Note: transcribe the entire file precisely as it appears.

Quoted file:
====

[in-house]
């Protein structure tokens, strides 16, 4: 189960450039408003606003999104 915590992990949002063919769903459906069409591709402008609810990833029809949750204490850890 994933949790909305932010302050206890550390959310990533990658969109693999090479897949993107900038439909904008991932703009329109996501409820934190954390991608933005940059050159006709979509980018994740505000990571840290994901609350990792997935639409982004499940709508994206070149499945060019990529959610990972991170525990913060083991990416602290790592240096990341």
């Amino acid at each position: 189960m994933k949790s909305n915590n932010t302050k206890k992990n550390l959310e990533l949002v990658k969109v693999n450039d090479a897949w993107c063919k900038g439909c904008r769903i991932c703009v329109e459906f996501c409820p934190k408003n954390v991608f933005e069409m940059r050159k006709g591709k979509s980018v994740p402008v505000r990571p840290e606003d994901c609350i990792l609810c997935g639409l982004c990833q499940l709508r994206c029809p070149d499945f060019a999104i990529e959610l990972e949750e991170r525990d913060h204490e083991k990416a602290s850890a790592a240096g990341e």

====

[in-house]
């Protein structure tokens, strides 16, 4: 189960450039408003606003999104 915590992990949002063919769903459906069409591709402008609810990833029809949750204490850890 994933949790909305932010302050206890550390959310990533990658969109693999090479897949993107900038439909904008991932703009329109996501409820934190954390991608933005940059050159006709979509980018994740505000990571840290994901609350990792997935639409982004499940709508994206070149499945060019990529959610990972991170525990913060083991990416602290790592240096990341």
């Amino acid at each position: 189960m994933k949790s909305n915590n932010t302050k206890k992990n550390l959310e990533l949002v990658k969109v693999n450039d090479a897949w993107c063919k900038g439909c904008r769903i991932c703009v329109e459906f996501c409820p934190k408003n954390v991608f933005e069409m940059r050159k006709g591709k979509s980018v994740p402008v505000r990571p840290e606003d994901c609350i990792l609810c997935g639409l982004c990833q499940l709508r994206c029809p070149d499945f060019a999104i990529e959610l990972e949750e991170r525990d913060h204490e083991k990416a602290s850890a790592a240096g990341e």